Over the years I’ve noticed that many individuals picking up a Yoga practice are suffering from or struggle with a history of chronic pain and injury. They come to Yoga because they believe it is safer than the gym or other forms of exercise.
When performed mindfully and correctly, Yoga can be a powerful tool to rehabilitate the form and function of the human body. When performed too intensely or incorrectly, it can be equally destructive to the tissues of the body. Common injuries include: disc herniations, knee sprains, hamstring tears, shoulder impingements, and neck injuries (just to name a few!).
Here are some guidelines to meditate on before entering your yoga practice to reduce the risk of injury and improve its effectiveness.
1) Work within a range of controlled breathing.
Use your breath as a guide for your practice’s intensity. Labored breathing and holding your breathe over stimulates your nervous system creating muscle compensation patterns and muscle tension. This makes it difficult to relax into postures and use the appropriate combination of muscles. Pushing past the point of controlled breathing increases your risk of injury and developing a dysfunctional practice.
2) Practice mindfully and actively.
Many injuries in yoga occur when you’re bringing yourself into a posture by using the force of gravity as opposed to the strength of your muscles. Entering your postures actively (using the strength of our muscles) allows you to remain in control of what you are doing so that you don’t hurt yourself. You’ll also be creating sustainable flexibility by developing strength to create lengthening in your tissue.
3) Cross-frictional massage to relieve muscle cramping.
In the incidence of a muscle cramp or spasm, take a break to let the muscle relax. Continuing to hold a posture while cramping may cause an injury. Take a break to gently massage the area with a gentle cross-frictional technique to release the muscle before revisiting the posture.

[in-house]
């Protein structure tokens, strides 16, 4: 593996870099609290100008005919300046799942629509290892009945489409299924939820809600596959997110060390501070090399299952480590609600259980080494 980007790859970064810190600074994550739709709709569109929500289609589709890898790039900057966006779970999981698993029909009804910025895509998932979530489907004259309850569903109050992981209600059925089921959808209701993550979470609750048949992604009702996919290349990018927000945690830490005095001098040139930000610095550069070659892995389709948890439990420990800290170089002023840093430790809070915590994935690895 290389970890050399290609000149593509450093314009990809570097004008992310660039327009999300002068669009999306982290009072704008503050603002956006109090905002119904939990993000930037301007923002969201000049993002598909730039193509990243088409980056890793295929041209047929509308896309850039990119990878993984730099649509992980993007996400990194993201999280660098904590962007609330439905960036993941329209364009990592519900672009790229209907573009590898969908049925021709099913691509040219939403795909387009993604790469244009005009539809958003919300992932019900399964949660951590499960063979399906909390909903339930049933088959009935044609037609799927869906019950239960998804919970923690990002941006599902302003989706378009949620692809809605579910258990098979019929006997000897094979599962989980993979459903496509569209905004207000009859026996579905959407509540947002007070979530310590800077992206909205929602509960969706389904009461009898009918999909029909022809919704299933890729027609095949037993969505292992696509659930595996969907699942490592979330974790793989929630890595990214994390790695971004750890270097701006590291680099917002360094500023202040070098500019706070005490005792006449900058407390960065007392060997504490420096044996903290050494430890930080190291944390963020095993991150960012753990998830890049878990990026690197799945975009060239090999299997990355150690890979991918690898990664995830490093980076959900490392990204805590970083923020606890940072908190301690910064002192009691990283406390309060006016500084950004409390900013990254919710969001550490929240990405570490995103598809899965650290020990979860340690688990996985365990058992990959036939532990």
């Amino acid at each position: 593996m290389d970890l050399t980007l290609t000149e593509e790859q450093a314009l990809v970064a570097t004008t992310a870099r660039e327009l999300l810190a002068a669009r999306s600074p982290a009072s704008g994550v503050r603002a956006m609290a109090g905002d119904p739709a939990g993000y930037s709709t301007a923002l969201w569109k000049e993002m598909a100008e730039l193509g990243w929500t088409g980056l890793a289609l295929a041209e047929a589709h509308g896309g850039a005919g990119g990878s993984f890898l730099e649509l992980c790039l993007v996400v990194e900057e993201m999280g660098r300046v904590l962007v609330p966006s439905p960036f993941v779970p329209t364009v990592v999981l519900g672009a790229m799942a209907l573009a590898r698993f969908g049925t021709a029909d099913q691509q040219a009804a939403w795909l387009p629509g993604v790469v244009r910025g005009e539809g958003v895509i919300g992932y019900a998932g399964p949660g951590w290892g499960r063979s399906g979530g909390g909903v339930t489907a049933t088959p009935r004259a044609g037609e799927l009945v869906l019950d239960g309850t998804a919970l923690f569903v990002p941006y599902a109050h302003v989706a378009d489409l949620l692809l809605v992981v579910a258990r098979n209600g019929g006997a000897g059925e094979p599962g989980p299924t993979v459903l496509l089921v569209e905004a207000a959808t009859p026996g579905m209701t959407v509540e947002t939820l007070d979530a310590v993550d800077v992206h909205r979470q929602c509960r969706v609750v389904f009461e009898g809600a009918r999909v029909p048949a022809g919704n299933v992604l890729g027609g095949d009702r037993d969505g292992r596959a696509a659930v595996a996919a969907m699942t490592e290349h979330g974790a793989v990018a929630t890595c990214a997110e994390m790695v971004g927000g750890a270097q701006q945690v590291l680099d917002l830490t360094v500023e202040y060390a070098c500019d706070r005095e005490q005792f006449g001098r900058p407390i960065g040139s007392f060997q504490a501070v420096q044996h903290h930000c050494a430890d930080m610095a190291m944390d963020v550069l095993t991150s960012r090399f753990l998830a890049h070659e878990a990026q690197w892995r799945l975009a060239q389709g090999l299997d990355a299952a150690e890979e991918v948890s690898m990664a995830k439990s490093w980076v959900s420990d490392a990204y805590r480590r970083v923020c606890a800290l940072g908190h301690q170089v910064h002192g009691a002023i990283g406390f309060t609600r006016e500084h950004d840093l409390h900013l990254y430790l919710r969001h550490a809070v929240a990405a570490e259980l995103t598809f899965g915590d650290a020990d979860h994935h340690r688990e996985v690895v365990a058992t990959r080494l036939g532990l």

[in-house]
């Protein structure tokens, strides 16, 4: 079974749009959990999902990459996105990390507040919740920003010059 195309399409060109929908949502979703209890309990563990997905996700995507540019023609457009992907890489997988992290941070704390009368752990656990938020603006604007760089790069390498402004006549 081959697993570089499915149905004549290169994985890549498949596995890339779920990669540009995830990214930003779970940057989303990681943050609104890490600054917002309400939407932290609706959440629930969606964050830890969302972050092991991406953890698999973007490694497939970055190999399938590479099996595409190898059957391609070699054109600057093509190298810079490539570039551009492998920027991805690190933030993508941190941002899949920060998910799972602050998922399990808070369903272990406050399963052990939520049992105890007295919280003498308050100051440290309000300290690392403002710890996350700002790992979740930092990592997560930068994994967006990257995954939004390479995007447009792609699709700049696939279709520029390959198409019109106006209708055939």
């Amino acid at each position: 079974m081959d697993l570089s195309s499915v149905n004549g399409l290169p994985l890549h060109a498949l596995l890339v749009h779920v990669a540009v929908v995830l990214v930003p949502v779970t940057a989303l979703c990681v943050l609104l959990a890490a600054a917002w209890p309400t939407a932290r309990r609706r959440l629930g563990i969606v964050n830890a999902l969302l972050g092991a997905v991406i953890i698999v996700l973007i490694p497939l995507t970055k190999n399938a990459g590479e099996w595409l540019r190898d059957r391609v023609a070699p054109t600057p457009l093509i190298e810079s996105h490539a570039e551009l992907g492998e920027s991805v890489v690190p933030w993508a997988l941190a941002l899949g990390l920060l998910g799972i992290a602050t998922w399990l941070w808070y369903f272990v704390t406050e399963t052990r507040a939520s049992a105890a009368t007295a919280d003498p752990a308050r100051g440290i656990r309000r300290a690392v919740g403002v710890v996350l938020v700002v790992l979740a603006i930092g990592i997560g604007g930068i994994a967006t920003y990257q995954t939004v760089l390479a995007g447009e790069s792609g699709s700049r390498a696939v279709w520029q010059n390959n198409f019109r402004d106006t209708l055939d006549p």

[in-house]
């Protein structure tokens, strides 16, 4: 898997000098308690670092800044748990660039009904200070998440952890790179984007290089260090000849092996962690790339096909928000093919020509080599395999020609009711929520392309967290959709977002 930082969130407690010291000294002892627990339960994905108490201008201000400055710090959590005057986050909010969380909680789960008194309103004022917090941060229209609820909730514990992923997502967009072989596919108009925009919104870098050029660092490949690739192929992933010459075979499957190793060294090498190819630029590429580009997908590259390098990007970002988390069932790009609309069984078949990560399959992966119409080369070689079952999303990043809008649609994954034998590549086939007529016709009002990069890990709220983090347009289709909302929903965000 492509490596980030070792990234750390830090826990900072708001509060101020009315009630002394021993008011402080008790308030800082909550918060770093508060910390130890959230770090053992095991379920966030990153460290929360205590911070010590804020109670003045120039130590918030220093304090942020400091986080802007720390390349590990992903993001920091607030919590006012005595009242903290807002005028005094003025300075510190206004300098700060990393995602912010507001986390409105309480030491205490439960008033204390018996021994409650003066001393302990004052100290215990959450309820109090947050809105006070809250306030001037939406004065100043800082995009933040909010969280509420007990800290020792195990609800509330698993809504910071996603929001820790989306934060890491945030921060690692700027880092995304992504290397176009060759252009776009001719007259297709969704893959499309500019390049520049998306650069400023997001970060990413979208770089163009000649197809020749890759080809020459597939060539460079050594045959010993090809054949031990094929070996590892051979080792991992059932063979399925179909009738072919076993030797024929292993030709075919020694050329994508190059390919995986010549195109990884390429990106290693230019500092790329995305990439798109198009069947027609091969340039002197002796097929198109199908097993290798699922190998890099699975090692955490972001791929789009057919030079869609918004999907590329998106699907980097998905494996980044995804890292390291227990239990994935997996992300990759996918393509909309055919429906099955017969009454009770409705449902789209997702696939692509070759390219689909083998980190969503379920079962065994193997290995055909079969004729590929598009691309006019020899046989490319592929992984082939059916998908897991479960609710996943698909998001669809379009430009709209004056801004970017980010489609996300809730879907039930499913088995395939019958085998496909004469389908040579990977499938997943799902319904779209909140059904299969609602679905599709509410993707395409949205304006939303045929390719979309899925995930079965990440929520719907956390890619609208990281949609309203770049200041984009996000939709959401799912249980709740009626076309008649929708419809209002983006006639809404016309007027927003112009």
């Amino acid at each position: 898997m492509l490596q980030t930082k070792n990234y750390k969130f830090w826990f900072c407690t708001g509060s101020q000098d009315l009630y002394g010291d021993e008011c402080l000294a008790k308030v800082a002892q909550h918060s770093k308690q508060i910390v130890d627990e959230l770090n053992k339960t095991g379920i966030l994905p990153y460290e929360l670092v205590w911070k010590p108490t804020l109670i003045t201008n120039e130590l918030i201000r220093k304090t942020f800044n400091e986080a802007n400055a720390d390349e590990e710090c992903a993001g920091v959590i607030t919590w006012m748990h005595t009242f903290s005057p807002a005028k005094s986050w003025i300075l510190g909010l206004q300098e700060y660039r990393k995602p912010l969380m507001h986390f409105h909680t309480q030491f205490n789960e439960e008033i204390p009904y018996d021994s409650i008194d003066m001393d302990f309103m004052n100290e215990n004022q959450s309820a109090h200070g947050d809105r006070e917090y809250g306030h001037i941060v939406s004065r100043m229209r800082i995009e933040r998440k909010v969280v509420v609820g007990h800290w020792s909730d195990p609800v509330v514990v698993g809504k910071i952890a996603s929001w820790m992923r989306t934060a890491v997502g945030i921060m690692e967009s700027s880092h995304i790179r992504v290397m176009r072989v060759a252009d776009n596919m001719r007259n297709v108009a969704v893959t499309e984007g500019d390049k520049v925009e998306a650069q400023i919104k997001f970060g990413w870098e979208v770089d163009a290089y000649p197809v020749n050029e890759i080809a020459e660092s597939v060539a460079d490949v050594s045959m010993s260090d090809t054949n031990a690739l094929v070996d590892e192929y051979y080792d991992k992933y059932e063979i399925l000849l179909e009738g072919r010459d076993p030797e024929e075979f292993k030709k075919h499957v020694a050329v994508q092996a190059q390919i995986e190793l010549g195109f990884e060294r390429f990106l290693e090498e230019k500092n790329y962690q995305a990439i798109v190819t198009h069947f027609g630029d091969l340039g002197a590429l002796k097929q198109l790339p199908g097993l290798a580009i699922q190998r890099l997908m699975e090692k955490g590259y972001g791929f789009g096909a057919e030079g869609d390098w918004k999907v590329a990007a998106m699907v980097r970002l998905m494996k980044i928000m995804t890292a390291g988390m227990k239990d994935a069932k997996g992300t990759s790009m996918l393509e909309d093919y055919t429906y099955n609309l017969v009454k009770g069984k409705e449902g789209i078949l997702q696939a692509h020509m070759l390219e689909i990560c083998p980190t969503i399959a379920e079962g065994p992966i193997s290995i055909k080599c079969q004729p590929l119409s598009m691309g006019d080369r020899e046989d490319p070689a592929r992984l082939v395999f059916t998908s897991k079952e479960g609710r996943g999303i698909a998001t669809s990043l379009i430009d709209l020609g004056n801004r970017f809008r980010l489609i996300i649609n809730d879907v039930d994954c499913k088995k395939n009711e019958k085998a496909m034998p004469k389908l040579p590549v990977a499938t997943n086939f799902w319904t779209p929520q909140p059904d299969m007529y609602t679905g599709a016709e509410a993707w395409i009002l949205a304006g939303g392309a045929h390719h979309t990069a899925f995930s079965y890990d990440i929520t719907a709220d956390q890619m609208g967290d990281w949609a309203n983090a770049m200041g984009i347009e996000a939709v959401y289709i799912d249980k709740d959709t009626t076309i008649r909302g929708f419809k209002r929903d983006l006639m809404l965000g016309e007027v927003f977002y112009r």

4) Avoid shooting sensations, tearing sensations, pins & needles.
This are signs that you are either putting too much tension on your soft tissue causing damage or there is compression or tension on a nerve. If this is the case, take a break.
5) Unsure of injury? Best to call it quits for the day.
If you suspect you may have injured yourself or are feeling an unusual pain that is concerning you, it is best to stop your practice then and there to play it safe. We often can’t determine the severity of an injury until after we take a break.
Want to learn more about preventing and treating common yoga injuries?
Consider checking out my workshop October 29th, 2016: Common Yoga Injuries: Prevention & Treatment
Arm yourself with need to know information to practice yoga safely, avoiding injuries. Austin will be sharing safe and accessible posture modifications & corrective exercises to improve your practice, reduce the risk of injury, and improve your alignment. You’ll also learn about common yoga injuries and some DIY techniques to treat them.
Topics Covered Will Include:
1) Yoga postures that commonly lead to injury when done incorrectly or practiced at an inappropriate intensity. Safer modifications and progressions are provided.
2) Corrective exercises to prevent and treat common yoga injuries. Injuries discussed include: wrist jamming, ankle sprain, disc herniation, shoulder impingement, knee meniscus & ligament damage, & hyper-mobility injuries.
3) Cues and exercise recommendations to improve your alignment during your practice and reduce risk of injury.
“If you want to get the most out of your yoga practice, you cannot afford to miss out on an opportunity to attend Austin Norris’s cutting edge workshop, “Preventing Common Yoga Injuries”. Austin is an enthusiastic and highly skilled presenter who guides you through a hands-on applied learning experience with immediate takeaways which will amaze you and elevate your practice!”
– Peter B., Tennis Coach & Yoga Enthusiast
How To Prevent Common Yoga Injuries
Date: Saturday, October 29th, 2016 – 12:30-3:30pm
Pre-Register: 416-928-3236 The Yoga Sanctuary – College Location
Cost: $60 Tax Included
Location: The Yoga Sanctuary – College Location:
1 Wood St (1 block north of College just east of Yonge St), Toronto, Canada
Open to: Public & Movement Professionals
Duration: 3 Hours (Counts towards The Yoga Sanctuary’s Advanced Yoga Teacher Training Program)
Check out my other workshops at: http://primalmotion.com/workshops/
In Fitness & Health,
Integrated Movement Specialist, Yoga Teacher, & Holistic Lifestyle Coach
Master Movement As Nature Intended